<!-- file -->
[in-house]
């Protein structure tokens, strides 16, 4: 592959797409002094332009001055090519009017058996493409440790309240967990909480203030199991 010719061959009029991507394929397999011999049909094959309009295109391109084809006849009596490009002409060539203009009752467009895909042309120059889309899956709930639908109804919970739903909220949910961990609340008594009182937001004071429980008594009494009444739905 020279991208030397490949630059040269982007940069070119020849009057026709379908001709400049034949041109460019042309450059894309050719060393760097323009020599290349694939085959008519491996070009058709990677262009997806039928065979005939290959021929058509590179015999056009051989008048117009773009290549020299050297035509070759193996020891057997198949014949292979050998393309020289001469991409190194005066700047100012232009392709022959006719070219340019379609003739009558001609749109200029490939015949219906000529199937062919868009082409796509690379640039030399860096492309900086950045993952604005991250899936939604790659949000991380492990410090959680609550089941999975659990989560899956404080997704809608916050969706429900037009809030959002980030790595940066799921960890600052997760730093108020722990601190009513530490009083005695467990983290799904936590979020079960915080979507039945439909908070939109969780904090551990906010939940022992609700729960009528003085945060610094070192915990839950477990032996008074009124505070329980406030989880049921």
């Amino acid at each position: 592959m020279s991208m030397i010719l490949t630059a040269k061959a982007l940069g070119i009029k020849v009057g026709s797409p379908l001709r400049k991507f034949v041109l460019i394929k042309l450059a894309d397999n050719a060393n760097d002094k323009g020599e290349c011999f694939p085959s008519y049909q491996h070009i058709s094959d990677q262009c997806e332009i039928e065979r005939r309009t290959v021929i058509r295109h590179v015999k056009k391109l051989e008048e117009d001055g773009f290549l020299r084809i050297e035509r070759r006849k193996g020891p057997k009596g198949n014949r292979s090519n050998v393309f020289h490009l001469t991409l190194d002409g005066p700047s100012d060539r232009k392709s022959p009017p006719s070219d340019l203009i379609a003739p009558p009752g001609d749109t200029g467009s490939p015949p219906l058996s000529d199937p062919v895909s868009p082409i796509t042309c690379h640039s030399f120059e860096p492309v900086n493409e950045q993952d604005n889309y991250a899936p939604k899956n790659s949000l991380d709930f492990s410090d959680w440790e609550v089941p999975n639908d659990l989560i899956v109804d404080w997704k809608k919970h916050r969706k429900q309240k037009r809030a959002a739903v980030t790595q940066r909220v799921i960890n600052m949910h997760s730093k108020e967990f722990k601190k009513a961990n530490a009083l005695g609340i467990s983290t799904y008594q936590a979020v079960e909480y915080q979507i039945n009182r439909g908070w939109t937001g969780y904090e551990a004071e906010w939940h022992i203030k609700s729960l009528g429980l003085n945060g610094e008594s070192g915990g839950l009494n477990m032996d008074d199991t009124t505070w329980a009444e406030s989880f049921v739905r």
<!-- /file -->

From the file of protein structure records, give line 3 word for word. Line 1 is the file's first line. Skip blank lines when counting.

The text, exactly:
């Amino acid at each position: 592959m020279s991208m030397i010719l490949t630059a040269k061959a982007l940069g070119i009029k020849v009057g026709s797409p379908l001709r400049k991507f034949v041109l460019i394929k042309l450059a894309d397999n050719a060393n760097d002094k323009g020599e290349c011999f694939p085959s008519y049909q491996h070009i058709s094959d990677q262009c997806e332009i039928e065979r005939r309009t290959v021929i058509r295109h590179v015999k056009k391109l051989e008048e117009d001055g773009f290549l020299r084809i050297e035509r070759r006849k193996g020891p057997k009596g198949n014949r292979s090519n050998v393309f020289h490009l001469t991409l190194d002409g005066p700047s100012d060539r232009k392709s022959p009017p006719s070219d340019l203009i379609a003739p009558p009752g001609d749109t200029g467009s490939p015949p219906l058996s000529d199937p062919v895909s868009p082409i796509t042309c690379h640039s030399f120059e860096p492309v900086n493409e950045q993952d604005n889309y991250a899936p939604k899956n790659s949000l991380d709930f492990s410090d959680w440790e609550v089941p999975n639908d659990l989560i899956v109804d404080w997704k809608k919970h916050r969706k429900q309240k037009r809030a959002a739903v980030t790595q940066r909220v799921i960890n600052m949910h997760s730093k108020e967990f722990k601190k009513a961990n530490a009083l005695g609340i467990s983290t799904y008594q936590a979020v079960e909480y915080q979507i039945n009182r439909g908070w939109t937001g969780y904090e551990a004071e906010w939940h022992i203030k609700s729960l009528g429980l003085n945060g610094e008594s070192g915990g839950l009494n477990m032996d008074d199991t009124t505070w329980a009444e406030s989880f049921v739905r």